Rockymounts Carlito Lightweight U-Lock Review: Fragile but Fantastic


Rockymounts Carlito Lightweight U-Lock Review: Fragile but Fantastic

This isn’t exactly a “review” of the Carlito lightweight U-lock. Reviewing a lock is like reviewing a helmet. You can’t be sure if it will perform when you really need it until a very bad thing happens. And when (or if) that bad thing does happen, there are too many variables to say if your experience will be the same. But Travis’s experience with the Carlito has been overwhelmingly positive, even though this lock may not perform when you really need it.

I have had four bikes stolen in my life. One was locked up, but not with a bike lock. I had to leave it in the front seat of my Tacoma overnight, and I came back the next morning to find the window smashed and the bike gone. The other three stories are ones you may know well: I left them out of my sight “for just a second.” I have excuses why I felt safe in each scenario, ending with my Di2-equipped Giant Defy being just six feet behind me as I stood at a urinal. It just goes to show you a lot of bike theft may be a crime of opportunity, not premeditation.

That’s why my priority when choosing a bike lock is convenience first, security second. I want it to be easy to use and easy to carry, but I’m not too worried if it’s easy to cut. Maybe I’m tempting fate by putting that out in the universe, so I should probably buckle up. The Rockymounts Carlito might be the weakest U-lock you can buy, and I’m about to sing its praises.

Rockymounts Carlito U-Lock Quick Hits:

  • Aluminum core encased in rubber
  • 353 grams
  • 125 mm X 70 mm internal
  • 175 mm X 110 mm external
  • No frame mount available
  • $39.99

The first time I held the Carlito lock was like the first time I held a carbon handlebar. I was equal parts impressed and frightened. This thing only weighs 350 grams. Compare that to a relatively light-duty Kryptonite Kryptolok Mini 7, which weighs 1,130 grams (claimed). The secret sauce is a core of good ol’ aluminum. Now, I didn’t test my assumptions by actually trying to cut through it. This isn’t that kind of review. But Rockymounts makes no claims of this aluminum being any different from what’s in a seatpost or kickstand or some other component you’d snip through with a hacksaw in less than a minute. And that’s not even the fastest way to beat this thing.



The Carlito is locked using a multi-sided “dimple” key. These seem to imply some complexity that would make them harder to pick. But as the Lock Picking Lawyer points out, that’s not necessarily the case. I’ve never tried to replicate any of LPL’s Youtube feats, so I don’t know if he’s just making them look easy. But picking the Carlito U-lock certainly does look easy. And the tools he uses are cheap and readily available. The other interesting part of the video is his mention that Rockymounts rebranded a lock that had previously been released under the Panasonic name, mostly for the Japanese market where he says bike theft is rare. So, maybe the Carlito is not a good choice for someone living in Los Angeles who does most of their errands by bike. But I argue it’s perfect.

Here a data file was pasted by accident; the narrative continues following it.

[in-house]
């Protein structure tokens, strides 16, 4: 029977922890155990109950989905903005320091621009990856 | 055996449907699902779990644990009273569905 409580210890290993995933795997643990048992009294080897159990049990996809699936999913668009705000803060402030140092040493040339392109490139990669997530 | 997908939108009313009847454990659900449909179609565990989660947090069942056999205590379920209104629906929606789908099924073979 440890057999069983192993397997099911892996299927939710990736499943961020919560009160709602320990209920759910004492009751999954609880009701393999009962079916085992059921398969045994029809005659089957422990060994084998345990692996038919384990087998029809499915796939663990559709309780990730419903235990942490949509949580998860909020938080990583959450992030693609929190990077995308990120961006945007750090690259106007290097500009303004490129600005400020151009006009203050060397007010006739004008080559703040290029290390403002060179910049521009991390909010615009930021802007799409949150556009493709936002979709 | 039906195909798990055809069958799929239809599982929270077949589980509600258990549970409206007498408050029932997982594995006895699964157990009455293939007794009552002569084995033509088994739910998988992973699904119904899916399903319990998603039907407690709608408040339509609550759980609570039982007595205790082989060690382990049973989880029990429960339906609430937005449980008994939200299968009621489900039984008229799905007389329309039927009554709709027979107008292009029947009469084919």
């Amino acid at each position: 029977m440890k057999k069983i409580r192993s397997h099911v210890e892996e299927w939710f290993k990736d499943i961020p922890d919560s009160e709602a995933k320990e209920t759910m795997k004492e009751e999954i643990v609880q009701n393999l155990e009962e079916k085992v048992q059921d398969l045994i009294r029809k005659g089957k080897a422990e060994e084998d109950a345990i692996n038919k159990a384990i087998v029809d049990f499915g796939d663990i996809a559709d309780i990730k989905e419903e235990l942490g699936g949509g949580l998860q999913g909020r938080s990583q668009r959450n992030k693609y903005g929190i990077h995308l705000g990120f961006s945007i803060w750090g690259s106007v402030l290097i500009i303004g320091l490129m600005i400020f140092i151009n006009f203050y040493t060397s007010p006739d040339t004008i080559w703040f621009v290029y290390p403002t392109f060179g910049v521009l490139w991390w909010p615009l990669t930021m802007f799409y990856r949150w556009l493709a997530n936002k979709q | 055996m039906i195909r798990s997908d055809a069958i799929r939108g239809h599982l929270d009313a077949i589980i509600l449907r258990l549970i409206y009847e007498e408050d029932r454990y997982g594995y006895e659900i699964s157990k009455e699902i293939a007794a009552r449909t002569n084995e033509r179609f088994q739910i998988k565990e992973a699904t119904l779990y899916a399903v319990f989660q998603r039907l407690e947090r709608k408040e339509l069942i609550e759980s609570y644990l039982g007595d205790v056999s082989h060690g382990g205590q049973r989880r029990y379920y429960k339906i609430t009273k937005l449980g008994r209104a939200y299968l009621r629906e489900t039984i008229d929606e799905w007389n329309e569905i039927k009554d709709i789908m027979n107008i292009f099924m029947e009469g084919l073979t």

For one thing, there’s the size. It’s 125 mm X 70 mm internal and 175 mm X 110 mm external (130 mm at the base). That’s not quite small enough to fit into any of my pants pockets, but it sits handily on a rear rack or disappears into a small frame bag. And at the same time, it’s big enough not to fight me if I need to lock to something that’s thick or at an awkward angle. It’s also big enough to grab both a front and rear 38c tire, but not the frame, and not easily. If you can’t already tell, I’m pretty cavalier about my locking habits, but at least none of my urban bikes have quick-release axles. So, I usually just grab the top tube somewhere conspicuous, and hopefully that’ll at least cull the more opportunistic bike thieves.

It’s also generously padded, so I’m not paranoid about letting it bounce around a bit in my frame bag. There’s no custom frame mount available for the Carlito. Even if there were, I’d probably still leave it in my bag. This lock does the rounds between at least five bikes depending on the moment. One of those bikes happens to be the one I do my “better-than-nothing” after-work rides through my very hilly corner of Hollywood. More often than not, those rides end at Trader Joe’s to grab some last-minute need for that night’s dinner. I don’t want to carry almost three pounds of steel over 2,000 feet of climbing just to guard my bike for two minutes. But carrying a lock that weighs less than a can of Modelo is an easy habit to get into.

Plus, the Carlito is just $40. A short-sized titanium TiGr lock is only 425 grams, but it’s also $110. And there’s no guarantee someone who wants your bike won’t know a way to beat a TiGr. Or any other high-end lock, for that matter. It’s always a bit of a crap-shoot. Choosing a lock is one of the many calculated risks we take when buying gear. I just happen to like the odds on this one. When a would-be bike thief walks by the grocery store and sees a U-lock tying down my bike, hopefully they don’t follow The Lock-Picking Lawyer … Or The Radavist.


  • Light
  • Small
  • Cheap
  • Looks like the real thing


  • Definitely not the real thing
  • Easy to pick
  • Easy to cut

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